On Wednesday, August 30, the Argentine Supreme Court held a public hearing on the constitutionality of laws permitting religious education in the public schools of Salta province. As friends of the court, Argentine human rights group CELS and five other members of the International Network of Civil Liberties Organizations (INCLO) explained how such practices violate human rights as well as the national constitution.
Under international human rights law, all states must protect the right of individuals to equality and non-discrimination as well as to freedom of worship or belief. At the same time, they must guarantee conditions that enable children and adolescents to develop their progressive autonomy so they can freely and fully exercise these rights. In public schools, where children are educated to form part of plural, democratic societies, it is essential that the state take a neutral stance on religion.
In its constitution, Salta province gives parents the right to have their children receive religious instruction in line with their own convictions, in the public schools. In an area where more than 90 percent of people identify as Roman Catholic, this is tantamount to forcing the majority religion on students who profess other religious beliefs – or none at all. Also, instead of giving precedence to parental preferences, special consideration should be given to Article 14 of the Convention on the Rights of the Child, which emphasizes children’s progressive exercise of their own rights and the rights and duties of parents to guide them in accordance with their evolving capabilities.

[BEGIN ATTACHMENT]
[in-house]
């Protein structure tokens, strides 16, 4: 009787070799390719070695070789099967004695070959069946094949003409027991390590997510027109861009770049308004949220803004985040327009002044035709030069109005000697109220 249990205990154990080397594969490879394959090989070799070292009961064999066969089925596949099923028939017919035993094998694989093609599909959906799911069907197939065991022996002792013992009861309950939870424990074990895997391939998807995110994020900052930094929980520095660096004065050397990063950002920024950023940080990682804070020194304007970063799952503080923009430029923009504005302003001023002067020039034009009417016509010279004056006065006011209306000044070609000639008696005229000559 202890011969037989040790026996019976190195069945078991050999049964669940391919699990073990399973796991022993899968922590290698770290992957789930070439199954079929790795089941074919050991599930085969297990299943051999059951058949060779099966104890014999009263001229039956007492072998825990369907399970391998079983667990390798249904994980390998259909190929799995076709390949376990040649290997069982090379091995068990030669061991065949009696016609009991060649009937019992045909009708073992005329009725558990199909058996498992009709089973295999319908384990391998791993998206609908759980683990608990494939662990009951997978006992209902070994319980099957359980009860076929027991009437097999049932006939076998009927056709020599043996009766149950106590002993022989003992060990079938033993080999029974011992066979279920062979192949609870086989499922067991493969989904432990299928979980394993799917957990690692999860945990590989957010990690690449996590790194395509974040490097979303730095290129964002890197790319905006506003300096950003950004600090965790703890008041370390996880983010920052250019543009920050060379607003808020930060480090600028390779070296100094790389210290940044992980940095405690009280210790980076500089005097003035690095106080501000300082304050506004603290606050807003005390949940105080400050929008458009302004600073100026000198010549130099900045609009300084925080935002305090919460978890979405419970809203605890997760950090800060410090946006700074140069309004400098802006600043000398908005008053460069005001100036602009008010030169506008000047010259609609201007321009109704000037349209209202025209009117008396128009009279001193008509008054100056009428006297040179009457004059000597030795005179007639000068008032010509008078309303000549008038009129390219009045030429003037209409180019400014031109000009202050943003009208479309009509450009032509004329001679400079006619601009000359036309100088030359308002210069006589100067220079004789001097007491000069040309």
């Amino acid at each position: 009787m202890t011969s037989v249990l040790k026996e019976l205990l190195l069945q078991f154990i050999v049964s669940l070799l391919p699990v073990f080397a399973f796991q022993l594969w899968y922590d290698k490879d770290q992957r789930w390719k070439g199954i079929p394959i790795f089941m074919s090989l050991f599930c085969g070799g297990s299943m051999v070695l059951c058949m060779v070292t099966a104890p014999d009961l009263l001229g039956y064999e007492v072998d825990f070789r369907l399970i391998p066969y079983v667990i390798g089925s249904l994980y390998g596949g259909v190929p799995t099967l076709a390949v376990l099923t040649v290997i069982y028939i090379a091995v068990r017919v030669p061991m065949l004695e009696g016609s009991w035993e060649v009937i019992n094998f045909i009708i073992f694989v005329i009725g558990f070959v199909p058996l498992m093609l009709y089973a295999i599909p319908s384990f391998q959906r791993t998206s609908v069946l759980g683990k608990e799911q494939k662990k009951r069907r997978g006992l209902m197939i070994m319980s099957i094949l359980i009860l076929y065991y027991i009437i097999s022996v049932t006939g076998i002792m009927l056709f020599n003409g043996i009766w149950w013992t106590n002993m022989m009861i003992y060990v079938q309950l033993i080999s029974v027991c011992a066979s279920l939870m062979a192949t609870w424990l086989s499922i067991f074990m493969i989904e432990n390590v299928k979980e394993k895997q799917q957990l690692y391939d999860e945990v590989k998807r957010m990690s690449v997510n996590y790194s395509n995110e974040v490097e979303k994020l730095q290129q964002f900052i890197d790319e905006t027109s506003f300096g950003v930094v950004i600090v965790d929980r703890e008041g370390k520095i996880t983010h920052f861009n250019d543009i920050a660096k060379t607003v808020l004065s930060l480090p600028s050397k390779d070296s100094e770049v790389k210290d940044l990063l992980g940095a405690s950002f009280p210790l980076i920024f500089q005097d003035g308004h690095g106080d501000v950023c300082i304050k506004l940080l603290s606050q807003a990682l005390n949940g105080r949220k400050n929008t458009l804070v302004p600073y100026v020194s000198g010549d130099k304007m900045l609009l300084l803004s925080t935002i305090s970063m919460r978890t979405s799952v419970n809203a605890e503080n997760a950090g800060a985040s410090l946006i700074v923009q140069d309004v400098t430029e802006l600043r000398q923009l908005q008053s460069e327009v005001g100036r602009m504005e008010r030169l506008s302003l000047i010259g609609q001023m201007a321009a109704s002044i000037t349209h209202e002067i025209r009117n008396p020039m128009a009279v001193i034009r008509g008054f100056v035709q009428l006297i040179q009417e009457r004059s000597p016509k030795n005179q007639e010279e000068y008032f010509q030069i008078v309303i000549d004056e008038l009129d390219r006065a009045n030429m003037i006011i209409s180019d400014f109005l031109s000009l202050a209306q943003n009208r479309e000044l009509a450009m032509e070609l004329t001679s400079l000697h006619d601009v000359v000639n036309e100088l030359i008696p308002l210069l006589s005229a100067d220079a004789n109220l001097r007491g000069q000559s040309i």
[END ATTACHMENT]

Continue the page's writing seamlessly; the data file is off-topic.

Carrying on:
The arguments set forth in the INCLO amicus curiae brief refer not only to Argentina’s constitution and laws, but also to relevant court rulings on the separation of church and state and on public education from Canada, Hungary and the United States as well as the European Court of Human Rights. United Nations standards are also cited.
The case before the Argentine Supreme Court, known as “Castillo, Carina Viviana y otros c/Provincia de Salta, Ministerio de Educación de la Prov. de Salta s/amparo,” was initiated in 2010 by the Asociación por los Derechos Civiles (ADC) and a group of parents who filed suit against Salta province for imposing obligatory Catholic teachings during school hours.
INCLO members argue that the provincial state’s public schools must stop providing religious education altogether – whether during or outside regular school hours – and ensure that no public resources are spent on such teachings. Salta’s laws and regulations violate numerous human rights enshrined in international instruments that have constitutional standing in Argentina, based on the country’s 1994 charter reform. As a result, the Argentine Supreme Court should declare them unconstitutional.
INCLO is a network of 13 independent, national human rights organizations from different countries in the North and South that work to promote fundamental rights and freedoms.
In this legal action, the following member organizations participated:
- American Civil Liberties Union (ACLU) of the United States
- Canadian Civil Liberties Association (CCLA)
- Centro de Estudios Legales y Sociales (CELS) of Argentina
- Human Rights Law Network (HRLN) of India
- Hungarian Civil Liberties Union (HCLU)
- Legal Resources Centre (LRC) of South Africa